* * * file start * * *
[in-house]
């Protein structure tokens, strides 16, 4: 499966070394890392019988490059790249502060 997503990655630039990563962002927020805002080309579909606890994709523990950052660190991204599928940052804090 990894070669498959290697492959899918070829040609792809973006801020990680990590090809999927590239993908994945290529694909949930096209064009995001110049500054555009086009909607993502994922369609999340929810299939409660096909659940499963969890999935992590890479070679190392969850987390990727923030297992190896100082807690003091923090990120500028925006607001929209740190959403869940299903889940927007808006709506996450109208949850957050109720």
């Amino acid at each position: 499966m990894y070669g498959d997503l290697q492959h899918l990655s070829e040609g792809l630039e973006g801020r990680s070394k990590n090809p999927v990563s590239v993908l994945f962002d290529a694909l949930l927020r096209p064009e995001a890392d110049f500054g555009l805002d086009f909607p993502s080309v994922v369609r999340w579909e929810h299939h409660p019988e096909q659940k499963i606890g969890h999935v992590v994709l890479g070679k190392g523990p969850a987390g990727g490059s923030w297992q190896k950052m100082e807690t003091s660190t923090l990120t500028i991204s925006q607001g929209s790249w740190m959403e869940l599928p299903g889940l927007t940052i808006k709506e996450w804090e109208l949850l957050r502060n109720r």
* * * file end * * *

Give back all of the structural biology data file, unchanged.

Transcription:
[in-house]
């Protein structure tokens, strides 16, 4: 499966070394890392019988490059790249502060 997503990655630039990563962002927020805002080309579909606890994709523990950052660190991204599928940052804090 990894070669498959290697492959899918070829040609792809973006801020990680990590090809999927590239993908994945290529694909949930096209064009995001110049500054555009086009909607993502994922369609999340929810299939409660096909659940499963969890999935992590890479070679190392969850987390990727923030297992190896100082807690003091923090990120500028925006607001929209740190959403869940299903889940927007808006709506996450109208949850957050109720």
């Amino acid at each position: 499966m990894y070669g498959d997503l290697q492959h899918l990655s070829e040609g792809l630039e973006g801020r990680s070394k990590n090809p999927v990563s590239v993908l994945f962002d290529a694909l949930l927020r096209p064009e995001a890392d110049f500054g555009l805002d086009f909607p993502s080309v994922v369609r999340w579909e929810h299939h409660p019988e096909q659940k499963i606890g969890h999935v992590v994709l890479g070679k190392g523990p969850a987390g990727g490059s923030w297992q190896k950052m100082e807690t003091s660190t923090l990120t500028i991204s925006q607001g929209s790249w740190m959403e869940l599928p299903g889940l927007t940052i808006k709506e996450w804090e109208l949850l957050r502060n109720r």